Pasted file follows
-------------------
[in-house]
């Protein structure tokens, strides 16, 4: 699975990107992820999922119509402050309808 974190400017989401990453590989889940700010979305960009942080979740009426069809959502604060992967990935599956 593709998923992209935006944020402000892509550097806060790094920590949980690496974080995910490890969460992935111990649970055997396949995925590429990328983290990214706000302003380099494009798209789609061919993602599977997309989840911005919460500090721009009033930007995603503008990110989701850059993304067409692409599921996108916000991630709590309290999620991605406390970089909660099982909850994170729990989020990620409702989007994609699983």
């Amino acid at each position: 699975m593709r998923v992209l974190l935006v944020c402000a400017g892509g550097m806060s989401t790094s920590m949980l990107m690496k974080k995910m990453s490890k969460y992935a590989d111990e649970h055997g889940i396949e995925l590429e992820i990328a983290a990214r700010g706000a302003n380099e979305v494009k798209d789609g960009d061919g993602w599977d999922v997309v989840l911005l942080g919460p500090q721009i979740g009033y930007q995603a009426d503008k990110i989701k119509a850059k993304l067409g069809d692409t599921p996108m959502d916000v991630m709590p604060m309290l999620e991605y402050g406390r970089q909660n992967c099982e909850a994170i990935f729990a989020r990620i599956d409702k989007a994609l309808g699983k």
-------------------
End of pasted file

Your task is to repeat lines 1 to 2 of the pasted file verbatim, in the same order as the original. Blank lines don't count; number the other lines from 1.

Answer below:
[in-house]
């Protein structure tokens, strides 16, 4: 699975990107992820999922119509402050309808 974190400017989401990453590989889940700010979305960009942080979740009426069809959502604060992967990935599956 593709998923992209935006944020402000892509550097806060790094920590949980690496974080995910490890969460992935111990649970055997396949995925590429990328983290990214706000302003380099494009798209789609061919993602599977997309989840911005919460500090721009009033930007995603503008990110989701850059993304067409692409599921996108916000991630709590309290999620991605406390970089909660099982909850994170729990989020990620409702989007994609699983």